Gila Cliff Dwellings National Monument Closes Due To Fire - Associated Press
The Gila Cliff Dwellings National Monument in southwestern New Mexico is closed to the public while crews conduct a burnout operation to reduce the risk of a wildfire burning toward the monument and the nearby community of Gila Hot Springs.
Officials said the closure of the monument located 32 miles north of Silver City took effect Saturday and will continue until further notice.
Burnout operations are a fire suppression technique in which fire is set along the inside edge of a control line or natural barrier to consume unburned fuel between a wildfire and the control line.
As of Sunday a wildfire in the area had burned over 64 square miles of timber and tall grass in the Gila Wilderness on the Gila National Forest.
Lightning started the fire May 20 about 11 miles west of the monument.
Redistricting Advisory Panel Takes Shape In New Mexico - By Morgan Lee Associated Press
Retired state Supreme Court Justice Edward L. Chavez will lead a citizen redistricting committee to develop proposed changes to political district boundaries across New Mexico.
Chavez was appointed to the leadership role Friday by the State Ethics Commission.
Districts are redrawn every 10 years after the Census count to adjust for population shifts. New Mexico will draw new maps for three U.S. House districts as well as the state Senate, House and Public Education Commission that oversees charter schools.
The redistricting panel will hold a series of public meetings as it develops detailed proposals. Its recommendations will be presented to the Legislature and will not be binding.
Chavez was appointed to the state Supreme Court in 2003 by Democratic Gov. Bill Richardson. Chavez authored the unanimous 2013 Supreme Court decision that cleared the way for gay marriage in New Mexico and then retired from the court in 2018.
The redistricting committee will have seven members in all, also including attorney and former Democratic Senate majority leader Michael Sanchez of Belen, who served 24 years in the Legislature before a 2016 election loss. He was tapped for the post by Democratic House Speaker Brian Egolf.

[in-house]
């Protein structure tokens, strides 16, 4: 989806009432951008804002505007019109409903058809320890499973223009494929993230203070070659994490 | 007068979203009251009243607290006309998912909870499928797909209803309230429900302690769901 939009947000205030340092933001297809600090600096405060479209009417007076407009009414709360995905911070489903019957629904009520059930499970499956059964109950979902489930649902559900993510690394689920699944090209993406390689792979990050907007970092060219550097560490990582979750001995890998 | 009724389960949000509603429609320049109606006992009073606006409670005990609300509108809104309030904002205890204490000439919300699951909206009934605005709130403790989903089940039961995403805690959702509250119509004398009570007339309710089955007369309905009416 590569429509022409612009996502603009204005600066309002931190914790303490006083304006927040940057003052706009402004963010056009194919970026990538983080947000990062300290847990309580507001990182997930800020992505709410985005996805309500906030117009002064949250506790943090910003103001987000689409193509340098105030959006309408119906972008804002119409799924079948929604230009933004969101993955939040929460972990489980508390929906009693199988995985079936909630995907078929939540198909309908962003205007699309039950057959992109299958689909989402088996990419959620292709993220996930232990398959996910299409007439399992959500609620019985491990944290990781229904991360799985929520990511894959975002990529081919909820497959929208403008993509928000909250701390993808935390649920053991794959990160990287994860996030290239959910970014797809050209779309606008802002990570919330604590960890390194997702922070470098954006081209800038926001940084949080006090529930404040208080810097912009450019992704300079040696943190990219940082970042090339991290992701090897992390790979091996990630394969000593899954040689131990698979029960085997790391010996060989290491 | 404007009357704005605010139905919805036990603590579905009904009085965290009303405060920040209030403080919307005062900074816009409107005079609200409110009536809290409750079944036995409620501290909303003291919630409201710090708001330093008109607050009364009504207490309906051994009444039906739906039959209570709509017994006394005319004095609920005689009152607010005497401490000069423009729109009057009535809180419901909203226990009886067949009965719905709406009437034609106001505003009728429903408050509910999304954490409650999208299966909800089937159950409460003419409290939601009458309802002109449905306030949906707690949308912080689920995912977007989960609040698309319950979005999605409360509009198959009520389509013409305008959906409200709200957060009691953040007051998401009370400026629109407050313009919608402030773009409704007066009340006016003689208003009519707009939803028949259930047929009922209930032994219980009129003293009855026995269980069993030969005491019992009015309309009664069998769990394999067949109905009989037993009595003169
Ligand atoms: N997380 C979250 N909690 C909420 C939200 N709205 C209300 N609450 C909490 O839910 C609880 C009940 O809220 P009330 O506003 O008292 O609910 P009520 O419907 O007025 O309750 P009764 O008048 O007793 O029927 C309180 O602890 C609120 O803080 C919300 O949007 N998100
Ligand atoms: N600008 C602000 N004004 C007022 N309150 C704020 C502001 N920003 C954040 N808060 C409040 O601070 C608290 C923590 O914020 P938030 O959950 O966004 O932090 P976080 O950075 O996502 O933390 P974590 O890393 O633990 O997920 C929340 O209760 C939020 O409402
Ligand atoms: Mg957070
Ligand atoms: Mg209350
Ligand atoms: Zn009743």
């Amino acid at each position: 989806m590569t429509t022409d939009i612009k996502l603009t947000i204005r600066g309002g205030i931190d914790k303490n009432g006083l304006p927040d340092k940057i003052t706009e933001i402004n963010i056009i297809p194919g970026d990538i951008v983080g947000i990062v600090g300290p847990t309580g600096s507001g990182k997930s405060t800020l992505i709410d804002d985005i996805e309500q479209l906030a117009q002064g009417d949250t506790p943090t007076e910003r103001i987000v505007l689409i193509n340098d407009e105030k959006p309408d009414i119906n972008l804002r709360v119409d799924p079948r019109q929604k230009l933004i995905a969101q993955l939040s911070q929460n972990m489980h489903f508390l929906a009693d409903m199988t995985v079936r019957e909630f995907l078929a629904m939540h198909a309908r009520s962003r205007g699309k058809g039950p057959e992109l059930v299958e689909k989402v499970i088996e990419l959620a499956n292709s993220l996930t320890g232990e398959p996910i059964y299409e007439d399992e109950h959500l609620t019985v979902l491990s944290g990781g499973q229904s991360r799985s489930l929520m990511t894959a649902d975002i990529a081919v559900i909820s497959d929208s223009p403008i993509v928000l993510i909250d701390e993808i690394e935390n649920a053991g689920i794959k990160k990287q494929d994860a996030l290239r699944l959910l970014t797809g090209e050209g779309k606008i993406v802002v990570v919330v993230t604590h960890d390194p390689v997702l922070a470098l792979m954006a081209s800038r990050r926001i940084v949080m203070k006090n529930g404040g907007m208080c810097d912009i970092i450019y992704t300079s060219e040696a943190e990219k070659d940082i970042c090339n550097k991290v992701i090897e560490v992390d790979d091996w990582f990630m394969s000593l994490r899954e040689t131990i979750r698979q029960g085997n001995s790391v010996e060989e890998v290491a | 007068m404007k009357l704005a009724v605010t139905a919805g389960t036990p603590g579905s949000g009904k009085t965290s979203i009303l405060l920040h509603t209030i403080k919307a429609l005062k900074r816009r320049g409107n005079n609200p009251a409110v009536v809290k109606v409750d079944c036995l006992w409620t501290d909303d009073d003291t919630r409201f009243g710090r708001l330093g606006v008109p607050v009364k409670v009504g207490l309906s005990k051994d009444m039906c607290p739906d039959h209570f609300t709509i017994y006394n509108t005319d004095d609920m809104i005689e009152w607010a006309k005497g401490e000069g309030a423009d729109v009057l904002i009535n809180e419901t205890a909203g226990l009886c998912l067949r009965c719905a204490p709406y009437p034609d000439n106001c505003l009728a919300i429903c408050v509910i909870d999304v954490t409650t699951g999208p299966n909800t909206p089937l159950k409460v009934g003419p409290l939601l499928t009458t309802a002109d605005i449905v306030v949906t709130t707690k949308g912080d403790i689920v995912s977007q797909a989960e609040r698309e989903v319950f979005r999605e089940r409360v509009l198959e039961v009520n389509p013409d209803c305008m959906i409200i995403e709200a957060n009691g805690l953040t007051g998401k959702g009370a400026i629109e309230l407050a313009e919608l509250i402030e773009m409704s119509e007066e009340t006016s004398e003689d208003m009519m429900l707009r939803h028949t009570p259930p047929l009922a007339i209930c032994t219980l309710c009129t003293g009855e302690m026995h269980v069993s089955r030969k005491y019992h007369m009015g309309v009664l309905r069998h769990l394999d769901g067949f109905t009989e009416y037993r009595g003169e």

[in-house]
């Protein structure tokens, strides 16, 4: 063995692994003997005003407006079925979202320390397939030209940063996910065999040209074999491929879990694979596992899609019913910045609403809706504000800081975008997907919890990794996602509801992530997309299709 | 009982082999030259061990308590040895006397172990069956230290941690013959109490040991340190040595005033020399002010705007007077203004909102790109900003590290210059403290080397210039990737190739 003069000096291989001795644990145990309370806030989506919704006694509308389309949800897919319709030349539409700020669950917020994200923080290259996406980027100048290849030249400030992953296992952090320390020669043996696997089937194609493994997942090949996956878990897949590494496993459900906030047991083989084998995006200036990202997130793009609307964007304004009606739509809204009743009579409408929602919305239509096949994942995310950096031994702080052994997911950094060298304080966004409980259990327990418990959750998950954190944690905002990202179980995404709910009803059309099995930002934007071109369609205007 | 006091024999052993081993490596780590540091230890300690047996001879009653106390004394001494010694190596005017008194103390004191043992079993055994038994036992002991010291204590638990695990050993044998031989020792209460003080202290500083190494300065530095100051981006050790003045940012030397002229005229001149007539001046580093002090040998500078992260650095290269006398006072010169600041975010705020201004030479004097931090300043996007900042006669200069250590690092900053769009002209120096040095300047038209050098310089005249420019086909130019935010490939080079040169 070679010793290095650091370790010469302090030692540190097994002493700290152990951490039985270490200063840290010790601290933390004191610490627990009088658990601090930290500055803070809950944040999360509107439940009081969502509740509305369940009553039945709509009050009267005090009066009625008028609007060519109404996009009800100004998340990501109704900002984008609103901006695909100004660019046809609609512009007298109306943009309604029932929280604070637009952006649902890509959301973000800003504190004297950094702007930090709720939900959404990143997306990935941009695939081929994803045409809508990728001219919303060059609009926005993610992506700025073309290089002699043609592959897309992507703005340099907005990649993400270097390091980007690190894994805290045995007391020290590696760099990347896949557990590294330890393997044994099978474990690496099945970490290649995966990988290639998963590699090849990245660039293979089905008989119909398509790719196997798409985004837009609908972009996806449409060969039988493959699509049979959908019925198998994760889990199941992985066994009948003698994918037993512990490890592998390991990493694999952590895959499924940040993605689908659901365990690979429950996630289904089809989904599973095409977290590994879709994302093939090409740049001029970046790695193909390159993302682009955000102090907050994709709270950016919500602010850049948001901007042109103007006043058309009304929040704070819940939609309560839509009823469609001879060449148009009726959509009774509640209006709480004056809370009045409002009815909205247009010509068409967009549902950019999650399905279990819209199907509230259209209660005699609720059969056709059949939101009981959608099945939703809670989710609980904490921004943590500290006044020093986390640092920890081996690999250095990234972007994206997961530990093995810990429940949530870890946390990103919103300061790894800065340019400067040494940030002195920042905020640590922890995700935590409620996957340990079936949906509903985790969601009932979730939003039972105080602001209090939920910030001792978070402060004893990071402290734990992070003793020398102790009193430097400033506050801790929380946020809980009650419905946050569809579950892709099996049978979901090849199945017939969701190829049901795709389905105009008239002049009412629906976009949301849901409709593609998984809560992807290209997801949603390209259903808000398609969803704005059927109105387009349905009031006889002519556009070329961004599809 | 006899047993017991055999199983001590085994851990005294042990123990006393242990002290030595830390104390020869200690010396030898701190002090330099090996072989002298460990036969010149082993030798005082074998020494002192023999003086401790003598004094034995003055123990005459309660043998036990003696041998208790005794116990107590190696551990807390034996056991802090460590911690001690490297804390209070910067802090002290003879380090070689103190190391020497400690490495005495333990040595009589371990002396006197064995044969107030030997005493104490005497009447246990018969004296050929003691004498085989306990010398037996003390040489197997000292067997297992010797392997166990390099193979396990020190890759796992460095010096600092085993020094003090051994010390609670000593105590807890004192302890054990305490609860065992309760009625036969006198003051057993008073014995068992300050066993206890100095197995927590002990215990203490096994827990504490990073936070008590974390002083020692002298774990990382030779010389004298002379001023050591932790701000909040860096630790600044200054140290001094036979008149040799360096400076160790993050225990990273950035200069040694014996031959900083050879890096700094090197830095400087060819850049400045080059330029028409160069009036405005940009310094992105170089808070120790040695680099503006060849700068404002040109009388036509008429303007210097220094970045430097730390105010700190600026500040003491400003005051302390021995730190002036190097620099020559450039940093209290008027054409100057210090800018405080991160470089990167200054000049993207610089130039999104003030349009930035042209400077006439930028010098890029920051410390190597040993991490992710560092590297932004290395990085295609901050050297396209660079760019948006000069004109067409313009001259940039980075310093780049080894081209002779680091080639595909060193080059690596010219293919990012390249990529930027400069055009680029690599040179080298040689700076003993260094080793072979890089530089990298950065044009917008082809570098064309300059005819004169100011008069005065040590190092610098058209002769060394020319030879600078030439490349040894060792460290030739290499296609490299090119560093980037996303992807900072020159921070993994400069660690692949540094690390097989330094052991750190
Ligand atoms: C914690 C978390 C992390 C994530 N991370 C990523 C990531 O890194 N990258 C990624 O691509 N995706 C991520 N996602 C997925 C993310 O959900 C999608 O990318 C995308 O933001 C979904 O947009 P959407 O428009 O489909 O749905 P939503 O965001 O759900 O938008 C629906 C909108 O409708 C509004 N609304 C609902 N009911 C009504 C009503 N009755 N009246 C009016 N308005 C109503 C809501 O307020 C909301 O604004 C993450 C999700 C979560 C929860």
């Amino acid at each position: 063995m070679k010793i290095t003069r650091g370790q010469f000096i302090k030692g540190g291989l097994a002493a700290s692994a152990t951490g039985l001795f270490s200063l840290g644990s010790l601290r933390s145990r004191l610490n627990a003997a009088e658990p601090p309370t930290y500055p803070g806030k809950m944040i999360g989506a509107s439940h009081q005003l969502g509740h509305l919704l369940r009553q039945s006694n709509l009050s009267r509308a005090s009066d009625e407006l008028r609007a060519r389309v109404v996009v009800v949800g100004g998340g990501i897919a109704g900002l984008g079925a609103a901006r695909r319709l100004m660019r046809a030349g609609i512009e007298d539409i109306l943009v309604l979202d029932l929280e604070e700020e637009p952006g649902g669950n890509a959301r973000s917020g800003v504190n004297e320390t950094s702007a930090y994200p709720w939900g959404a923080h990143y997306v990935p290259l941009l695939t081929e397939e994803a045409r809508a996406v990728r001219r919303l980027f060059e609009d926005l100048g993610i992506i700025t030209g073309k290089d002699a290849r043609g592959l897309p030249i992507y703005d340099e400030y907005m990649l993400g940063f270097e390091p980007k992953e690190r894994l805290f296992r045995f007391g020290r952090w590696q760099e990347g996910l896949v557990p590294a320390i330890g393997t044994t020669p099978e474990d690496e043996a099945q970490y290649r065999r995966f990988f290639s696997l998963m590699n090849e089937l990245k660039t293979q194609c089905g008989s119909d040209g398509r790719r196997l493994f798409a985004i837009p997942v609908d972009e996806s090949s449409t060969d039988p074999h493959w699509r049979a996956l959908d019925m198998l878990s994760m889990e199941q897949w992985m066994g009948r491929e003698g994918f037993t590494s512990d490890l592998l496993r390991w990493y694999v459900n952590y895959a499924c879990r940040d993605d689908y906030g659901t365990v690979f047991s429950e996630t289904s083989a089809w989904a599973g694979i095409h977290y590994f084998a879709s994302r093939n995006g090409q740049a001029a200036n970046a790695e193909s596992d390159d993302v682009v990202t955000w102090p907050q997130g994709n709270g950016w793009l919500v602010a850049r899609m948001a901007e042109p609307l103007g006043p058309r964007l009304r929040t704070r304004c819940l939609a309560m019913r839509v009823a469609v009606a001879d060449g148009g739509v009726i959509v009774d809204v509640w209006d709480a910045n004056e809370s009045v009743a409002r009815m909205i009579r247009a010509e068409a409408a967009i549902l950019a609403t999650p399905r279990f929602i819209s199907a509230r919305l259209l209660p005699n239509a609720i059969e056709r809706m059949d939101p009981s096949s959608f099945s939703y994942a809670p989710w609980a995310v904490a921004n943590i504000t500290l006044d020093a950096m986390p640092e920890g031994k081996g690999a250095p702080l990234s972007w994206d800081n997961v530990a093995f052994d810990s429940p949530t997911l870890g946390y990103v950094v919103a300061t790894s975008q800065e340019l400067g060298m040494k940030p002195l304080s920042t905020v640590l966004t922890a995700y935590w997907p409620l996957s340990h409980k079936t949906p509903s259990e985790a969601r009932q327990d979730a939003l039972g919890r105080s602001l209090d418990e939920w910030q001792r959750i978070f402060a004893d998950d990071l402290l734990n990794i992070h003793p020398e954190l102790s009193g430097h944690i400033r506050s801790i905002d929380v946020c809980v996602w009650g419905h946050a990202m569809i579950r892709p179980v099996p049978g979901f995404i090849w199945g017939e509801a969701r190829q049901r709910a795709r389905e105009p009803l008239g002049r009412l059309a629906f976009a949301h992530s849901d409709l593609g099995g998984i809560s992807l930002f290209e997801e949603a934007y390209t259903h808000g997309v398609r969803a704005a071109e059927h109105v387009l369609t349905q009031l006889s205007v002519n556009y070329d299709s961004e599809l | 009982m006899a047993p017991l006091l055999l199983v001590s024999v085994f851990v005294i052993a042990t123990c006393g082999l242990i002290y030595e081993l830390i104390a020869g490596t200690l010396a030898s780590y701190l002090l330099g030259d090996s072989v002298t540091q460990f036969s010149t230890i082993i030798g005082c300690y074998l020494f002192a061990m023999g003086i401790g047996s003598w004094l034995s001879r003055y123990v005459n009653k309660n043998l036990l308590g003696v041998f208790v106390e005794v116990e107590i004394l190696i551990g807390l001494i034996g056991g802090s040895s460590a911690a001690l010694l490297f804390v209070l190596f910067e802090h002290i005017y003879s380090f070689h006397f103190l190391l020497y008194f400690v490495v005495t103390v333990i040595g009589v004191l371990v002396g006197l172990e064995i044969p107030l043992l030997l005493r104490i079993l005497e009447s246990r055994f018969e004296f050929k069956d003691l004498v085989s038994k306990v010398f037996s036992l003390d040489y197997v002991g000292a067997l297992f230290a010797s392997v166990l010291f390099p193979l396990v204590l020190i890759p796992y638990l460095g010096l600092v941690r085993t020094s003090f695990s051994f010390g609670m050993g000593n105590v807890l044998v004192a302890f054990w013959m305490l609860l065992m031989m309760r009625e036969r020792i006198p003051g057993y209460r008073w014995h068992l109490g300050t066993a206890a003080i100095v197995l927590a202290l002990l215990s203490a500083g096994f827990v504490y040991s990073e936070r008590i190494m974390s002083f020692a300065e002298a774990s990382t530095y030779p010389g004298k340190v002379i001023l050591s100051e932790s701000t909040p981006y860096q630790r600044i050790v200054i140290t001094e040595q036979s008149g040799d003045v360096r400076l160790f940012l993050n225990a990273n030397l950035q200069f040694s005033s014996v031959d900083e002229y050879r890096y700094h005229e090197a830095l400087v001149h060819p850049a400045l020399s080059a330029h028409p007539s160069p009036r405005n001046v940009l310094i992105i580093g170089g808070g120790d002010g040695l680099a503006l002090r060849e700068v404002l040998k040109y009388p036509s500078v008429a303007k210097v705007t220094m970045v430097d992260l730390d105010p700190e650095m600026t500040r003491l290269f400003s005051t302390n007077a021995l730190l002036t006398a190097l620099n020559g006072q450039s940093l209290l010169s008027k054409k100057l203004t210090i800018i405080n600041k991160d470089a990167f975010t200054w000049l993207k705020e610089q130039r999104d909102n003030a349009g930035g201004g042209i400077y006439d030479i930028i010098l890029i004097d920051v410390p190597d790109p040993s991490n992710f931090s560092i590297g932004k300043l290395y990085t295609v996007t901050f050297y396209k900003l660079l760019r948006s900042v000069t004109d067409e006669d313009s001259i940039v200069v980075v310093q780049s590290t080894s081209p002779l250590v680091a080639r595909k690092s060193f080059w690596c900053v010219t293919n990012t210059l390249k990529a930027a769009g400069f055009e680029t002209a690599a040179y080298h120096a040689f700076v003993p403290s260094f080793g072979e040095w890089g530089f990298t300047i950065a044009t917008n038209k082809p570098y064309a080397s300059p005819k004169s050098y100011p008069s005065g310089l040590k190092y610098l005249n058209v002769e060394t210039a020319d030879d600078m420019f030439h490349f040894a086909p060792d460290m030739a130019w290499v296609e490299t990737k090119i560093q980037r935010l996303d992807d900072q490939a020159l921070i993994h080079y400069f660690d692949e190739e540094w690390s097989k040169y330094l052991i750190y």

Four committee members are picked by House and Senate leaders from both major parties. The State Ethics Commission appoints the chair as well as two members who are not affiliated with the Democratic or Republican parties.
States including New Mexico will have new discretion in the redistricting process under a 2019 U.S. Supreme Court ruling that said partisan gerrymandering of congressional and legislative districts is none of its business.
Recent elections put Democrats in firm control of the process in New Mexico under a Democratic governor and supermajorities in the Statehouse, and a Democrat-dominated Supreme Court.
New Mexico's current voting districts were drawn in 2012 by a state district court after former Republican Gov. Susana Martinez vetoed a plan from a Democratic-led Legislature. The court's goal was to minimize partisan leanings and keep intact communities with similar cultural, economic or geographic concerns.
New Mexico Moves Ahead With Review Of Contamination At Bases - Associated Press
New Mexico is several months into an investigation to determine the extent of contamination at two U.S. Air Force bases, and state officials said Friday that the work is on track to be completed by summer 2022.